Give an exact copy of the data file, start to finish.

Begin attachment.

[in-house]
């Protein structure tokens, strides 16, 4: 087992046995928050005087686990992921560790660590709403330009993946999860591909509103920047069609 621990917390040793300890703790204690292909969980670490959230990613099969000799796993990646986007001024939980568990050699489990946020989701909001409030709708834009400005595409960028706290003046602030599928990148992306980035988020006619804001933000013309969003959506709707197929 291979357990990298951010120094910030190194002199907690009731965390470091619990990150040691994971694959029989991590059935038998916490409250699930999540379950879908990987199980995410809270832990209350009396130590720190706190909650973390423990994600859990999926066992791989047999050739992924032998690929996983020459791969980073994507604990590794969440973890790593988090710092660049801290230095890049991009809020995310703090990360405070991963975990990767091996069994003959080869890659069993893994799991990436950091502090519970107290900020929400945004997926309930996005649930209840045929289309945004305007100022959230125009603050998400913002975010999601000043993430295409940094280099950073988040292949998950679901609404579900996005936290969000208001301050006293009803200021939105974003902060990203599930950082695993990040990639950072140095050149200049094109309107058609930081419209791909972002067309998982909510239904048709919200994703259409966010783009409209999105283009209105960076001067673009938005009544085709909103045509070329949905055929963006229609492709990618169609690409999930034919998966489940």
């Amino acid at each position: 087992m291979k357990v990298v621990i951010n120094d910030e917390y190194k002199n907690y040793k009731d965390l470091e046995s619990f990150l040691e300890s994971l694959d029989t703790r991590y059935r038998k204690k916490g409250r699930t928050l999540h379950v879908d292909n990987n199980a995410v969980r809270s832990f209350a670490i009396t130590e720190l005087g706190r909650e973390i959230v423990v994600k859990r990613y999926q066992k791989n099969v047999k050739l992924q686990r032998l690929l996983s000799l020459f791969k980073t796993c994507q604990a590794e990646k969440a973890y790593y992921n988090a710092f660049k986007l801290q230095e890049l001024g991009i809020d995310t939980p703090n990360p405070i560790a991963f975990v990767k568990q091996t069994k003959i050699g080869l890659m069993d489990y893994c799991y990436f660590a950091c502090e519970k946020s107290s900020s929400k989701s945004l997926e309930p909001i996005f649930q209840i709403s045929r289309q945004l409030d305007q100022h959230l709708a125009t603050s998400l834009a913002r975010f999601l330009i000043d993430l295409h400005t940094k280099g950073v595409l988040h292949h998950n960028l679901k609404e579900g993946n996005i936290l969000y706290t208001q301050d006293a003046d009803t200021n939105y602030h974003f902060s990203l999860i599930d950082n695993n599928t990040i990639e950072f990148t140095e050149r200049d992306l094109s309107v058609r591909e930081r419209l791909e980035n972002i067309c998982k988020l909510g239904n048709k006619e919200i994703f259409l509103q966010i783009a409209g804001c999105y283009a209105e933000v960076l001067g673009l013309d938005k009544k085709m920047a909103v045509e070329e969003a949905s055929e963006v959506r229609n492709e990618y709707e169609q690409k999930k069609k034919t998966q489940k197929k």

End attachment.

[in-house]
């Protein structure tokens, strides 16, 4: 087992046995928050005087686990992921560790660590709403330009993946999860591909509103920047069609 621990917390040793300890703790204690292909969980670490959230990613099969000799796993990646986007001024939980568990050699489990946020989701909001409030709708834009400005595409960028706290003046602030599928990148992306980035988020006619804001933000013309969003959506709707197929 291979357990990298951010120094910030190194002199907690009731965390470091619990990150040691994971694959029989991590059935038998916490409250699930999540379950879908990987199980995410809270832990209350009396130590720190706190909650973390423990994600859990999926066992791989047999050739992924032998690929996983020459791969980073994507604990590794969440973890790593988090710092660049801290230095890049991009809020995310703090990360405070991963975990990767091996069994003959080869890659069993893994799991990436950091502090519970107290900020929400945004997926309930996005649930209840045929289309945004305007100022959230125009603050998400913002975010999601000043993430295409940094280099950073988040292949998950679901609404579900996005936290969000208001301050006293009803200021939105974003902060990203599930950082695993990040990639950072140095050149200049094109309107058609930081419209791909972002067309998982909510239904048709919200994703259409966010783009409209999105283009209105960076001067673009938005009544085709909103045509070329949905055929963006229609492709990618169609690409999930034919998966489940």
């Amino acid at each position: 087992m291979k357990v990298v621990i951010n120094d910030e917390y190194k002199n907690y040793k009731d965390l470091e046995s619990f990150l040691e300890s994971l694959d029989t703790r991590y059935r038998k204690k916490g409250r699930t928050l999540h379950v879908d292909n990987n199980a995410v969980r809270s832990f209350a670490i009396t130590e720190l005087g706190r909650e973390i959230v423990v994600k859990r990613y999926q066992k791989n099969v047999k050739l992924q686990r032998l690929l996983s000799l020459f791969k980073t796993c994507q604990a590794e990646k969440a973890y790593y992921n988090a710092f660049k986007l801290q230095e890049l001024g991009i809020d995310t939980p703090n990360p405070i560790a991963f975990v990767k568990q091996t069994k003959i050699g080869l890659m069993d489990y893994c799991y990436f660590a950091c502090e519970k946020s107290s900020s929400k989701s945004l997926e309930p909001i996005f649930q209840i709403s045929r289309q945004l409030d305007q100022h959230l709708a125009t603050s998400l834009a913002r975010f999601l330009i000043d993430l295409h400005t940094k280099g950073v595409l988040h292949h998950n960028l679901k609404e579900g993946n996005i936290l969000y706290t208001q301050d006293a003046d009803t200021n939105y602030h974003f902060s990203l999860i599930d950082n695993n599928t990040i990639e950072f990148t140095e050149r200049d992306l094109s309107v058609r591909e930081r419209l791909e980035n972002i067309c998982k988020l909510g239904n048709k006619e919200i994703f259409l509103q966010i783009a409209g804001c999105y283009a209105e933000v960076l001067g673009l013309d938005k009544k085709m920047a909103v045509e070329e969003a949905s055929e963006v959506r229609n492709e990618y709707e169609q690409k999930k069609k034919t998966q489940k197929k």